The trial is being run by Stagecoach, one of the UK’s largest transport firms. It involves the self-driving bus manoeuvring around the bus depot while being guided by sensors, optical cameras and ultrasound.
The autonomous bus navigates a prescribed route by using the technology to detect and avoid objects. Under existing laws, the trial must be conducted with a driver sitting at the wheel although the regulations are currently being updated.
Stagecoach hopes that the pilot scheme will result in the development of new technology fitted to buses, which is capable of detecting cyclists or pedestrians that may be in a driver’s blind spot.
The pilot also has a more ambitious purpose, with the software forming the basis of a passenger-carrying autonomous bus, set to be trialled in 2020. A fleet of five buses carrying up to 42 passengers each will use the technology in trials between Fife and Edinburgh across the Forth Road Bridge Corridor.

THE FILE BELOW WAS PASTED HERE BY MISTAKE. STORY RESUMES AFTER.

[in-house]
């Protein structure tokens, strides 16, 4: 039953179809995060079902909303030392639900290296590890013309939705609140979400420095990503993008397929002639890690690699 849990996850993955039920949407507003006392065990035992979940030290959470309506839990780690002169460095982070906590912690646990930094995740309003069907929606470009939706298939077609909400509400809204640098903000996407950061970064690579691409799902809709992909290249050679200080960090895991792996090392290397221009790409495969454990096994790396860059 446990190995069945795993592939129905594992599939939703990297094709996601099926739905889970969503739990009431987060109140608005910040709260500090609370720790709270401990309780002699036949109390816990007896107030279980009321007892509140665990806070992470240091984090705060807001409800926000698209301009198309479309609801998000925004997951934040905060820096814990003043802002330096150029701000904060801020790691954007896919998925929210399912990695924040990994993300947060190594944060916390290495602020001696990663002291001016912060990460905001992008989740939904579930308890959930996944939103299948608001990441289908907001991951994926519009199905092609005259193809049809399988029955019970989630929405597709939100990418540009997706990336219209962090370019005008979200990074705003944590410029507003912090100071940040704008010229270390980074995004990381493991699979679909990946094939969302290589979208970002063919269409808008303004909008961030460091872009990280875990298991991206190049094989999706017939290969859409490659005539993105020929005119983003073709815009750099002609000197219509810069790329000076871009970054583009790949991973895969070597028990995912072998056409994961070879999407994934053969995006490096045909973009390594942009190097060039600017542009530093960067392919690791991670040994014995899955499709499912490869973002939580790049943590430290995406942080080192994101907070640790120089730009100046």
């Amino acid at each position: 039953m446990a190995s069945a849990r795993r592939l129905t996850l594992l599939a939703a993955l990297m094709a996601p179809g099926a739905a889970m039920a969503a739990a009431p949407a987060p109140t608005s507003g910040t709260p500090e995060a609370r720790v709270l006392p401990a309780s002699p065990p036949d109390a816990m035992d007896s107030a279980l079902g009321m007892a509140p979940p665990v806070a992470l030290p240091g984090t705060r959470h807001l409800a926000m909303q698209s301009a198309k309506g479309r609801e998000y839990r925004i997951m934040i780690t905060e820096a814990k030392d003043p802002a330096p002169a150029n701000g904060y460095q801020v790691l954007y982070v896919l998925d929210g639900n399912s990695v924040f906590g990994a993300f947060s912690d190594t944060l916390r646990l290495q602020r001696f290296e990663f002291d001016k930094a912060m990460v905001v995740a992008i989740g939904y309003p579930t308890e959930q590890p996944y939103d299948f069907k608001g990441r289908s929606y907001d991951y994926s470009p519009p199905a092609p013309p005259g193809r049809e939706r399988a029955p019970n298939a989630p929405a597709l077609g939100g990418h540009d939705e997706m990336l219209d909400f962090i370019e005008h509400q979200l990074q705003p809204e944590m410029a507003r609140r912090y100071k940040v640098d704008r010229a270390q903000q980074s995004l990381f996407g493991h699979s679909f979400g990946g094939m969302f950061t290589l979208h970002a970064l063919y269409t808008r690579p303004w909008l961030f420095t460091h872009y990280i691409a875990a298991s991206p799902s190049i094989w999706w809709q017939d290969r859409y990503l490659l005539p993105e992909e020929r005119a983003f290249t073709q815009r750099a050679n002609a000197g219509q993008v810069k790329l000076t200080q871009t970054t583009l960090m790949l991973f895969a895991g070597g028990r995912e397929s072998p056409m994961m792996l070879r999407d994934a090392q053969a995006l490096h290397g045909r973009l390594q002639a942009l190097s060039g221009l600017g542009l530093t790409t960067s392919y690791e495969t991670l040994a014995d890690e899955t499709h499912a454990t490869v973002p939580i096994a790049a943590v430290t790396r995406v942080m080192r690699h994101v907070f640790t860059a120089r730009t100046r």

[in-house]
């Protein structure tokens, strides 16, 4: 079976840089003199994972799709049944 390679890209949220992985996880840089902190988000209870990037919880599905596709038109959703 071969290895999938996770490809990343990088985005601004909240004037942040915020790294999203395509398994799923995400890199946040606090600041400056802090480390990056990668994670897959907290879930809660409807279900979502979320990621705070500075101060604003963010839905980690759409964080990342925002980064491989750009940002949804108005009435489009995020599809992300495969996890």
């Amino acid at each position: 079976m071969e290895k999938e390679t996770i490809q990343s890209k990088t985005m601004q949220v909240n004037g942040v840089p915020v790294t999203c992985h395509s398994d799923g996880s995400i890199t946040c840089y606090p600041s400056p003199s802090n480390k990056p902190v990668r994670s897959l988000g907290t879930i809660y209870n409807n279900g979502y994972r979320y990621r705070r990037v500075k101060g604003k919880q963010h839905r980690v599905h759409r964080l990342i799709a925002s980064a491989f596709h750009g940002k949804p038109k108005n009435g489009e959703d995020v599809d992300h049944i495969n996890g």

The buses will require a driver as back up for passenger safety and will travel 14 miles across the Forth Bridge to Edinburgh Park train and tram interchange. The government is providing £4.5m in funding for the project.
Stagecoach chief executive Martin Griffiths said: “Our employees are the beating heart of our business and I believe that will remain the case, but the world is changing fast, particularly where new technology is involved, and it’s our job to lead the way in looking at ways to continually progress and improve our operations for the good of the many people who use our bus services every day.”
The technology is being developed in a partnership, which involves Stagecoach, the bus manufacturer Alexander Dennis and technology company Fusion Processing.